Have you heard the term reverse osmosis and are curious about what it means? Perhaps you’ve seen one in action, and you’re eager to learn how it works. You’re not alone.
Knowing how reverse osmosis works can play a huge part when looking for a filter. Whether the filter is for your whole house or drinking water from the kitchen tap, it’s worth deliberating.
Transitioning from one way of drinking water to another isn’t a decision to take lightly. You want to be sure that you’re making the best and most eco-friendly choice for your home.
What Is Reverse Osmosis?
Regular osmosis involves liquids — for instance, water — passing through a semipermeable membrane.
Think of this membrane as similar to mosquito netting — it only allows some compounds to pass through it. For instance, air can pass through the mesh, but mosquitoes and other insects can’t.
Dissolved substances in the water get caught in this membrane, whereas the water itself can pass through it (1).
The problem with osmosis is that the water will always move from the lower concentration side of the membrane to the higher concentration part (2).
For example, say you have dirty water on one end and slightly cleaner water on the other. The cleaner water will gravitate to the dirtier side to dilute it. That won’t do much for purifying the water.
Regular vs. Reverse Osmosis
With reverse osmosis, the semipermeable membrane is under pressure. The pressure gets applied from the higher-concentration side, where all the unwanted compounds are (3).
When enough pressure is applied, osmosis will occur in reverse. The water can’t naturally gravitate towards the higher-concentration side. Instead, it’s forced through the membrane, leaving the undesirable compounds behind.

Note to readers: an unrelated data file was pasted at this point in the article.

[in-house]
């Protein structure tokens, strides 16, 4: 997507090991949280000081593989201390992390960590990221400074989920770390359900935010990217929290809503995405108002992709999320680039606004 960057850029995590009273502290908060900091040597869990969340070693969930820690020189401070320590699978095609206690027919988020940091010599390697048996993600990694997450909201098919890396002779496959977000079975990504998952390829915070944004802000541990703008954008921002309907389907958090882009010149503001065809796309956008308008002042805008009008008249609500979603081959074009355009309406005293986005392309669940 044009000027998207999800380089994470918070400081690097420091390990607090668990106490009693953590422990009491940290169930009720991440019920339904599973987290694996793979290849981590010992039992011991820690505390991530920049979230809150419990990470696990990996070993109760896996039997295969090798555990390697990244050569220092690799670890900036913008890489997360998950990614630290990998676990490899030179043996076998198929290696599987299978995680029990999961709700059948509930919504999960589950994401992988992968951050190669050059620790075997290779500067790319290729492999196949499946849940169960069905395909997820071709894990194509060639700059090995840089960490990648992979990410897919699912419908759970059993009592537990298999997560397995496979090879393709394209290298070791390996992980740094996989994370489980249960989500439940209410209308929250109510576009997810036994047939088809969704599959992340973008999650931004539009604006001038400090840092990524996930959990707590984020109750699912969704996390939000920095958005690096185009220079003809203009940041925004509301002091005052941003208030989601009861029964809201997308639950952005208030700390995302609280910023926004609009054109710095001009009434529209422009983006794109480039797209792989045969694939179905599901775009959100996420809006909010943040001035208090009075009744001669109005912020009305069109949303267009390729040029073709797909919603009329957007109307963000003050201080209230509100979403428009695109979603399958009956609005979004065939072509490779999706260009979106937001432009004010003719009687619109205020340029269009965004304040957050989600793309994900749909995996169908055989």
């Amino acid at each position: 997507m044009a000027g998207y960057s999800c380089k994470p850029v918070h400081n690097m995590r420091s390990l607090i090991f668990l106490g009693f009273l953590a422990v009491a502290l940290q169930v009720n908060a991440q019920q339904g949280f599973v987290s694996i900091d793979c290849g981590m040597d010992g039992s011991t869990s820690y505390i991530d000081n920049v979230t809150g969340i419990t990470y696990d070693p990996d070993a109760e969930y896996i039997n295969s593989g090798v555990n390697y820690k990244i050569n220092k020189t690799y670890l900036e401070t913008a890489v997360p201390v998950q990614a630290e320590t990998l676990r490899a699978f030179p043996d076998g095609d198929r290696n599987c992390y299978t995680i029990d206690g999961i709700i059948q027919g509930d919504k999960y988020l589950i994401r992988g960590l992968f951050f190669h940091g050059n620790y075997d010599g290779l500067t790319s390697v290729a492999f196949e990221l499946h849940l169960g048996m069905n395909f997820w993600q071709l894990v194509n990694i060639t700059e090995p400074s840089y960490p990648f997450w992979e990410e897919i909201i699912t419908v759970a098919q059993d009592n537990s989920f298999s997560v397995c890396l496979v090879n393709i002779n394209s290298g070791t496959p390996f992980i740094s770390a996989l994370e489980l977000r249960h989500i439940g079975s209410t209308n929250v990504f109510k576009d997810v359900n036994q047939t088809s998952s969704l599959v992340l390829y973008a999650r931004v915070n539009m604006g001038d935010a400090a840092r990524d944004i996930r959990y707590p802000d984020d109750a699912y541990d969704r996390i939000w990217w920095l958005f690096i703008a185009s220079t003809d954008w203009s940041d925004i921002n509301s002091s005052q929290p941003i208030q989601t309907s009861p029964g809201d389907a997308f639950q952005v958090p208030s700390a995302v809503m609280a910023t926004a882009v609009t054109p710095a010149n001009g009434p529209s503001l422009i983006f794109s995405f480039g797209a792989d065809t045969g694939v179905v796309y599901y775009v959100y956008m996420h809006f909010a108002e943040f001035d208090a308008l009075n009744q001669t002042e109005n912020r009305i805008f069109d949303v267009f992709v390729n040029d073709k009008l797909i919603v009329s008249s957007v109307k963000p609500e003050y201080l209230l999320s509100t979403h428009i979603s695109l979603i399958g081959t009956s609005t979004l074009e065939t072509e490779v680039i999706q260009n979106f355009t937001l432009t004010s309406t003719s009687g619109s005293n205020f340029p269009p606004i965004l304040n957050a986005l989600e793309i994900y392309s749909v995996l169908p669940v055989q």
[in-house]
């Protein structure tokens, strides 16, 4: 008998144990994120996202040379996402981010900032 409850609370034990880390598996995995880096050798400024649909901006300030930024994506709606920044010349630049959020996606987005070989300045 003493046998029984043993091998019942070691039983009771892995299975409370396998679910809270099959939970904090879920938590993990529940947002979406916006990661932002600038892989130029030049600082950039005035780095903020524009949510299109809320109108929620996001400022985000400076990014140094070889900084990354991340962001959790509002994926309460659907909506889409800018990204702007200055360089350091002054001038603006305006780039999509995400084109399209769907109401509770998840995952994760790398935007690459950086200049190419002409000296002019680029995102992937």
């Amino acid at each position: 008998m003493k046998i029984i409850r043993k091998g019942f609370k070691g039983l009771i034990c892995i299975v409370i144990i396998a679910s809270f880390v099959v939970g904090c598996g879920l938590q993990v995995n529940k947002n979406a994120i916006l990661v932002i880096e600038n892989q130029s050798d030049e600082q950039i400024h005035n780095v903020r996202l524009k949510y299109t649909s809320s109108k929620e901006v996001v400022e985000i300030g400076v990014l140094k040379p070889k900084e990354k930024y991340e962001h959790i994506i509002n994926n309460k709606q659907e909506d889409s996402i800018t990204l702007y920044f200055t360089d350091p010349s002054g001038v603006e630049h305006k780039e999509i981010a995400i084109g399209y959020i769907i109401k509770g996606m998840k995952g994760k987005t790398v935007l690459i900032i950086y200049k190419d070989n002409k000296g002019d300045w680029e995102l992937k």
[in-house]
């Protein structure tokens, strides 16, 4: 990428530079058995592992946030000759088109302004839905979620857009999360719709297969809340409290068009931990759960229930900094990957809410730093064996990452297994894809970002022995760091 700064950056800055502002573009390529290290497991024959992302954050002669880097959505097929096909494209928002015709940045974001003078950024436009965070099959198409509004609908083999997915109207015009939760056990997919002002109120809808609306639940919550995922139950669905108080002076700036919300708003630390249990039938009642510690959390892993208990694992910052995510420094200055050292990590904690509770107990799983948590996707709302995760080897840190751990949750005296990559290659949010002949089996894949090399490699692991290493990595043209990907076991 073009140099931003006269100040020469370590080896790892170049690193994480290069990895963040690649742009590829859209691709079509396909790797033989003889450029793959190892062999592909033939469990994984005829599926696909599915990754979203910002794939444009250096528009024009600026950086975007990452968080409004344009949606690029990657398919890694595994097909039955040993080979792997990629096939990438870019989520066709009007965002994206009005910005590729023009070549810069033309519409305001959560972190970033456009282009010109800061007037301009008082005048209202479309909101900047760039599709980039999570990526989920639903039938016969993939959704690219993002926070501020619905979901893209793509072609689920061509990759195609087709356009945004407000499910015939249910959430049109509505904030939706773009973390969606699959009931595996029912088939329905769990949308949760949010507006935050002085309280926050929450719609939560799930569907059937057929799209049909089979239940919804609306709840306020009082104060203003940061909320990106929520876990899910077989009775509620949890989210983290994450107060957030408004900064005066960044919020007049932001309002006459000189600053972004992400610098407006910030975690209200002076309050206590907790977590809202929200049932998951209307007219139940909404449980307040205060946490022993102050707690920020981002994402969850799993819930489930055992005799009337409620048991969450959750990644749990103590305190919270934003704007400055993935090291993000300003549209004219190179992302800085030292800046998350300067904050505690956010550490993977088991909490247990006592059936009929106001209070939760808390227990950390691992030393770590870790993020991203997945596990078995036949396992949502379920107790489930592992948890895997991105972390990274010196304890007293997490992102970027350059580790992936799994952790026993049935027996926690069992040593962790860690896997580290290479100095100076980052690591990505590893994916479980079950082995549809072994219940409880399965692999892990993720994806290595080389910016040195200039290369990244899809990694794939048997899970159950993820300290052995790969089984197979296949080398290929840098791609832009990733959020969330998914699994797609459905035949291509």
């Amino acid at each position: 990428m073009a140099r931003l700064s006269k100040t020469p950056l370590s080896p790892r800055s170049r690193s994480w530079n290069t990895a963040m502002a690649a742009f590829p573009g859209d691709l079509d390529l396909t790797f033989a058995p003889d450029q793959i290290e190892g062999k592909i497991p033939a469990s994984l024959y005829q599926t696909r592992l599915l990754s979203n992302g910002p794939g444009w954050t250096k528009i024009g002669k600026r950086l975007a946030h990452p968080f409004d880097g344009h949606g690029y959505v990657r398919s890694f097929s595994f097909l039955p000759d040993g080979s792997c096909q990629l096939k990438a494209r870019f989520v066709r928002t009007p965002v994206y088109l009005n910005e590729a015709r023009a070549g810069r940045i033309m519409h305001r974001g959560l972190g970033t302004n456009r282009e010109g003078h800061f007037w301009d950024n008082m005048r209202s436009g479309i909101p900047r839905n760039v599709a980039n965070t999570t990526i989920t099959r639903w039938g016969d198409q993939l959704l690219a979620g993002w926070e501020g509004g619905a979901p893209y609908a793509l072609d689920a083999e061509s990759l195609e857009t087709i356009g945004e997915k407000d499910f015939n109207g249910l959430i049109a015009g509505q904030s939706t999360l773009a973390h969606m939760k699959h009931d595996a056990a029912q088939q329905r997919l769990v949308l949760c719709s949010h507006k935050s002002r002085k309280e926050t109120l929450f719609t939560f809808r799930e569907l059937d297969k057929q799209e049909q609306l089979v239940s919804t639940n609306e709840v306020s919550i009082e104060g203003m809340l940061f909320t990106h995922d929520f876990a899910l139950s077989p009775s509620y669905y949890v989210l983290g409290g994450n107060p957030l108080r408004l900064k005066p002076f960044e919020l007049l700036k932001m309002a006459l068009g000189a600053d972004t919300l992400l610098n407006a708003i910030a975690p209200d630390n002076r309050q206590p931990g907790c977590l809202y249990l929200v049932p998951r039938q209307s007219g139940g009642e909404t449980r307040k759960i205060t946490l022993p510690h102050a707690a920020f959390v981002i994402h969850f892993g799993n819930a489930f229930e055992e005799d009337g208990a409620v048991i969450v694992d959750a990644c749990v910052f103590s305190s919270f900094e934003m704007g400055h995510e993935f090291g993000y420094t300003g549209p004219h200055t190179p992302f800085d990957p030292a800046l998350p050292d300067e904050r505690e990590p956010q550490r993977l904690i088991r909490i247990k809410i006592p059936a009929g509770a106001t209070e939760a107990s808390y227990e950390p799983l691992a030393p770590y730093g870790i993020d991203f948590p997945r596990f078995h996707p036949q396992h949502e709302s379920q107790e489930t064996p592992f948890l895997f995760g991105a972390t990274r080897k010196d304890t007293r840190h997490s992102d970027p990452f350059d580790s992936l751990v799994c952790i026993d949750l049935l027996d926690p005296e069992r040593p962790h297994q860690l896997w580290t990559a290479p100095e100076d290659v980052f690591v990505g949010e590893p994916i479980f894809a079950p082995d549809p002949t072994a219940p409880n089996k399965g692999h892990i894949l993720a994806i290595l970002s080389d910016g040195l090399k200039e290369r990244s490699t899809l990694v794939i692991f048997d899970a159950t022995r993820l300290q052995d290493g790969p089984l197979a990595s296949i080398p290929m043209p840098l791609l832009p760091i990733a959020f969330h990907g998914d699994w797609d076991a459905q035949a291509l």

How Does Reverse Osmosis Work?
There are many facets to a reverse osmosis system. It includes everything from the mechanisms that make it work to the phases the water passes through on its journey to you.
To understand how it functions as a whole, you should be aware of:
Components of a Reverse Osmosis System
A reverse osmosis filter isn’t a single-piece device. Many separate parts work alongside each other to purify your water.
Some are vital — meaning any RO filter should have them. Others, though, will differ based on the model you buy. These are the mechanisms that make up these systems: (4)
This is the valve that connects your main supply to let water directly flow into the reverse osmosis system.
The pre-filter removes large-particle debris such as sand and sediment. Some systems have more than one of these. Your unit may also have an activated carbon pre-filter to block other organic compounds.
These hollow tubes contain the RO membrane. They are capable of withstanding the pressure needed to overcome regular osmosis.
Reverse Osmosis Membrane
The soul of the system — the reverse osmosis membrane — traps most of the contaminants you’re aiming to avoid. Some systems have several RO membranes to ensure purification.
The pores or holes of an RO membrane need to be extremely small for maximum purification. Remember the mosquito netting example? You want to keep all the unwanted organisms out of your water.
For this reason, the pores are 0.0001 microns. If that doesn’t sound impressive, consider that other filtration methods such as ultrafiltration and nanofiltration have pore sizes of 0.01 microns and 0.001 microns, respectively (5).